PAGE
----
July 29, 2010

Character Connection: Elinor Dashwood

This meme involves picking a character each week that we have connected with, and is hosted by The Introverted Reader.

I first read Jane Austen's Sense and Sensibility in my mid-teens, and although I did prefer Elinor over Marianne to begin with, I don't think I was able to identify with either character all that much. Now that I am re-reading the novel years later, I have found that there's a lot to Elinor that I missed the first time around (also, Marianne is annoying me even more now).

At nineteen, Elinor Dashwood is the eldest of three sisters, and as such, she is expected to bear the brunt of the responsibility in the family. She's the most level-headed of everyone, including her mother, whose emotional and passionate, but altogether impractical, nature has been passed down to her daughter Marianne. Perhaps because she has been used to it for many years, Elinor shoulders her burdens without complaint. It's clear to the reader that even Austen herself thinks highly of Elinor: "Elinor, this eldest daughter whose advice was so effectual, possessed a strength of understanding and coolness of judgment which qualified her, though only nineteen, to be the counsellor of her mother...She had an excellent heart; her disposition was affectionate; and her feelings were strong; but she knew how to govern them..."

It is this last quality that distinguishes Elinor quite solidly from Marianne, who allows her feelings to govern her. Elinor, on the other hand, guards herself from relying on her gut instincts or fleeting emotions in making decisions. Even when distraught and broken-hearted, Elinor keeps her feelings to herself, partly to preserve another character's secret, but also partly because she wishes to keep her mother and sister from sharing in her troubles. Which brings me to another excellent character trait: that Elinor frequently thinks of others over herself.

This happens even with people she doesn't like all that much - for instance, Mrs. Jennings, her daughter Mrs. Parker, and the extremely reprehensible Lucy Steele. And because her sister Marianne cannot be bothered to make polite conversation with people she does not respect or care for, it often falls to Elinor to be civil to others when she, too, has no desire to converse with them. Indeed, Marianne appears to take it entirely for granted that Elinor will always be willing to fill this role (and Elinor is so forbearing and thoughtful that she does!) This also means that Elinor is forced to tell little white lies a lot of the time, although she does her best to phrase her comments as to be honest as much as possible.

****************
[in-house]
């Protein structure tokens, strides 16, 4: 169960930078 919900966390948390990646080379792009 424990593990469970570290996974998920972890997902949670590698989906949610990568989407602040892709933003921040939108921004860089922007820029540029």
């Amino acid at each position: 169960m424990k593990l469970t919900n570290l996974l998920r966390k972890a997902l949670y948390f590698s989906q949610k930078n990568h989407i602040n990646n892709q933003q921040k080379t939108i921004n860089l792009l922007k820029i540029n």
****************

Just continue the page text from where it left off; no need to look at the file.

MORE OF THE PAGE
A bit like Jane Bennett from Pride and Prejudice, Elinor looks for the good in others, although it seems she often does this because she thinks she should, not because it's second nature to her. Unlike Jane, however, she quite accurately assesses others' characters, both their strengths and their flaws. She sees Lucy Steele for what she is: conniving, disingenuous, and deliberately hurtful. Yet she is so honourable that when Lucy confides in her, Elinor keeps her secret from everyone else for months, even though the knowledge pains her greatly. This unwillingness to stoop to Lucy's level is one of the things that makes Elinor Dashwood so admirable. She finds out in the worst possible way that she has been betrayed by Edward, the man she loves, and that there is likely no chance they will have a future together - and yet she doesn't strike back in anger. Elinor doesn't seek to hurt him or Lucy Steele even though in no way was any of this her fault; she has been the only one used in this situation. Indeed, she is so good as to pass on to Edward a generous offer from Colonel Brandon that would make Edward's life a little easier - and Elinor's a little more painful. It is this conscientiousness and sense of duty that makes her one of the strongest of Austen's female role models - and definitely one that a reader can easily sympathize with.